“Stop discriminating against Open Access publications in research evaluation”Name: Prof Diana Šimić
Position: University Professor
Expertise: applied statistics, research methods, biometry, information science
Institution: University of Zagreb
More info: LinkedIn Other
ORCID ID: 0000-0002-6721-7250
An interview with Prof Diana Šimić on 17 January 2016
What were some of your first encounters with Open Access (OA)?
When I became a member of the Croatian delegation to the Preparatory Process of the World Summit on Information Society in Geneva (and later Tunis), I naturally supported Open Access. During the preparatory meetings in Geneva, I met Prof. Francis Muguet (who deceased in 2009), who vigorously promoted Open Access in the EU’s member states. After a dramatic evening of lobbying at the last planned WSIS Preparatory Meeting, we managed to include Open Access in the text of the Genevan Declaration of Principles – Building the Information Society: a global challenge in the new millennium.
What Open Access activities are you currently involved in?
Why, in your opinion, do we need Open Access to research?
Even the richest research organisations cannot afford to purchase access to all of the world’s relevant research literature. At the same time, research results from large areas of the globe are being totally ignored. These problems cannot be solved by using a traditional approach to scientific publishing.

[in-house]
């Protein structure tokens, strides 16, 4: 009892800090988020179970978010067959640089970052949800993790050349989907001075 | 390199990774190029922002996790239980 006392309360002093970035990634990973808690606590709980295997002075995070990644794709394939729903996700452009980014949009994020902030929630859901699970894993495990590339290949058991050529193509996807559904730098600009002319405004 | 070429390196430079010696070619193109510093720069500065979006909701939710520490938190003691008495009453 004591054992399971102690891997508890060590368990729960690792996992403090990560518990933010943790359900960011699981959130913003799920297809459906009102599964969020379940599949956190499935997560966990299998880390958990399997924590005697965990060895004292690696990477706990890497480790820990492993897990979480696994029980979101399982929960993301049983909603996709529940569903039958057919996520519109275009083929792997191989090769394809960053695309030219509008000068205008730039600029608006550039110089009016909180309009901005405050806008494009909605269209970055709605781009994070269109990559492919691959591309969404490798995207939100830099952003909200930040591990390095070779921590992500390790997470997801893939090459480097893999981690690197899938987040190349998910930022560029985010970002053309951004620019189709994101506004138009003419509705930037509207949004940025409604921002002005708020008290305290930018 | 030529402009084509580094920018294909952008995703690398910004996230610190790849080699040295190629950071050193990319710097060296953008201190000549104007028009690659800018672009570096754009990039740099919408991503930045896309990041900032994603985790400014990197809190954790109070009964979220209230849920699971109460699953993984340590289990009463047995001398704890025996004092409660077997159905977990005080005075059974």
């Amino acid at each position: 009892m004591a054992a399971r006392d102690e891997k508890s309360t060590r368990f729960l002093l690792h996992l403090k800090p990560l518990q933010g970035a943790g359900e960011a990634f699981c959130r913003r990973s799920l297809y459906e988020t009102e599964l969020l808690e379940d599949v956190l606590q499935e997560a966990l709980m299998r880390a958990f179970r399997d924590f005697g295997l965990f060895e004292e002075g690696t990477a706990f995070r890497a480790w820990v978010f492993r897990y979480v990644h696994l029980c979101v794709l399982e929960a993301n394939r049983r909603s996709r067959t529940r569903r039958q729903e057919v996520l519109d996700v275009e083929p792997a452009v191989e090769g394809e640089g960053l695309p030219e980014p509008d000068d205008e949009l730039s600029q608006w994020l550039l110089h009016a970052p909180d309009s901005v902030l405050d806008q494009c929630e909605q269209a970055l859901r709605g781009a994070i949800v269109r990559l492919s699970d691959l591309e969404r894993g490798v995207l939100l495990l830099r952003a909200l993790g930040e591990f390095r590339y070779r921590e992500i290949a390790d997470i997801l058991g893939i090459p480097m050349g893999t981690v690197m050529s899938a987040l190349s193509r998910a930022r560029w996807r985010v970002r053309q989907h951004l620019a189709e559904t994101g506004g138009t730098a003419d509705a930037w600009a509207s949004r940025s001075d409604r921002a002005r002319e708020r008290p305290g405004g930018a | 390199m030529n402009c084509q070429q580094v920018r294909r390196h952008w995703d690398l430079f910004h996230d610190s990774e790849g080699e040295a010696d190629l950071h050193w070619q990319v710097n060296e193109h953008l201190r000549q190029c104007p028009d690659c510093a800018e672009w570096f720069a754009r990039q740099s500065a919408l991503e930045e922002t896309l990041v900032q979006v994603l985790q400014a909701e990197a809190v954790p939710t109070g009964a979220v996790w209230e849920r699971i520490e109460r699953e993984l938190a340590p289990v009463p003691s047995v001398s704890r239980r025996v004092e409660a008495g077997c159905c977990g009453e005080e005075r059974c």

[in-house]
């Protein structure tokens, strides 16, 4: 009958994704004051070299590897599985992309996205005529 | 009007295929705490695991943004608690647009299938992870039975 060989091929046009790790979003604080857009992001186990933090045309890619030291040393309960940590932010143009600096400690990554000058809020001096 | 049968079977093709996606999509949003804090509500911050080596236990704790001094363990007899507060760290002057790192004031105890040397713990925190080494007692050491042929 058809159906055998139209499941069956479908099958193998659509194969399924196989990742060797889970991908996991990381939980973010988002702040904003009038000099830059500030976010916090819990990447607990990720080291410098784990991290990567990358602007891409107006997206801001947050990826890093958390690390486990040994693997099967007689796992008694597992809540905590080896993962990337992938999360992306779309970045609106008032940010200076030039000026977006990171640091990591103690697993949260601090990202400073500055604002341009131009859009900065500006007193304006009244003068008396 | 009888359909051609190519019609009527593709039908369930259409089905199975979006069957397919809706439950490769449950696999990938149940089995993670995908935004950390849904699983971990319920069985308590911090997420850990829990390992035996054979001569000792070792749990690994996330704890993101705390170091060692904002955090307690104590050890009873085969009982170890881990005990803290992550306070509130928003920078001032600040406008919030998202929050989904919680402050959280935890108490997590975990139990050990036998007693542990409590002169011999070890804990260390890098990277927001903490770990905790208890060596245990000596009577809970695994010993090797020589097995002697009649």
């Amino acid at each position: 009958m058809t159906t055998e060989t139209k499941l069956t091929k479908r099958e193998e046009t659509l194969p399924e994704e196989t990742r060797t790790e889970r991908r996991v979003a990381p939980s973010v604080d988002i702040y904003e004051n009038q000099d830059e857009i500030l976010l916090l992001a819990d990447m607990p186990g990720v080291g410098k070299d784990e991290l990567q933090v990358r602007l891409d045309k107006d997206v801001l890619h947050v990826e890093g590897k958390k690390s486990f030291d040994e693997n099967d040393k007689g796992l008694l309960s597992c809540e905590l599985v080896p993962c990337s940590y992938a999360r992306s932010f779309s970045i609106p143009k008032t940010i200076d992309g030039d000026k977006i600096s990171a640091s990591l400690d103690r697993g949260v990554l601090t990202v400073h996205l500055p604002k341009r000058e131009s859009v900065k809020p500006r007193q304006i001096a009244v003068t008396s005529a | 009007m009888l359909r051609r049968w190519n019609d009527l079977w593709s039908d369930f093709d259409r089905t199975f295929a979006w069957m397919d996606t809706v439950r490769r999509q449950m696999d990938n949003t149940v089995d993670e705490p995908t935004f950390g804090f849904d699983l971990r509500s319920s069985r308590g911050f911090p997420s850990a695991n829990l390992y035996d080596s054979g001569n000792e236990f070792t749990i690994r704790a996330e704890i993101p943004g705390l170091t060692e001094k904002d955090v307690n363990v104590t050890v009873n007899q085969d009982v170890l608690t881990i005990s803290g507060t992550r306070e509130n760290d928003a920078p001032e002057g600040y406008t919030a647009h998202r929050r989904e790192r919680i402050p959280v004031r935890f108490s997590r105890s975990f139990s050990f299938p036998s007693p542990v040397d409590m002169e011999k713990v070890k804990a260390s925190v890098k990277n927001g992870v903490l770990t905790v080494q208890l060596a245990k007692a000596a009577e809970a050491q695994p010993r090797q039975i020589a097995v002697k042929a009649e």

“The free flow of research results is a necessary precondition for meeting the new global challenges of today.”
In addition, many countries are investing large sums of public money in scientific research where some results are not even available to the public due to commercial publisher copyright protection. The free flow of research results is a necessary precondition for meeting the new global challenges of today, such as climate change, population growth and aging, global criminal and terrorist organisations, clean drinking water supply … to name a few.
Can Open Access have a positive effect on research careers?
What can scholars and/or administration do to promote openness to research?
Another way that administrations can help is by setting up repositories and archives of Open Access to scientific publications and data.
Funding organisations should also require research results of publicly funded research – including data – to be made publicly available in Open Access repositories.
What are the challenges in OA advocacy and what still needs to be done?
I believe that academic employment and promotion criteria should embrace Open Access. More funding agency support for Open Access is also key for global take-up. In the meantime, acceptance of Open Access is growing. It is a process, and it is important to work on advocating it amongst all stakeholders to keep it growing!
Copyright: Prof Diana Šimić, University of Zagreb. Creative Commons CC-BY Licence.
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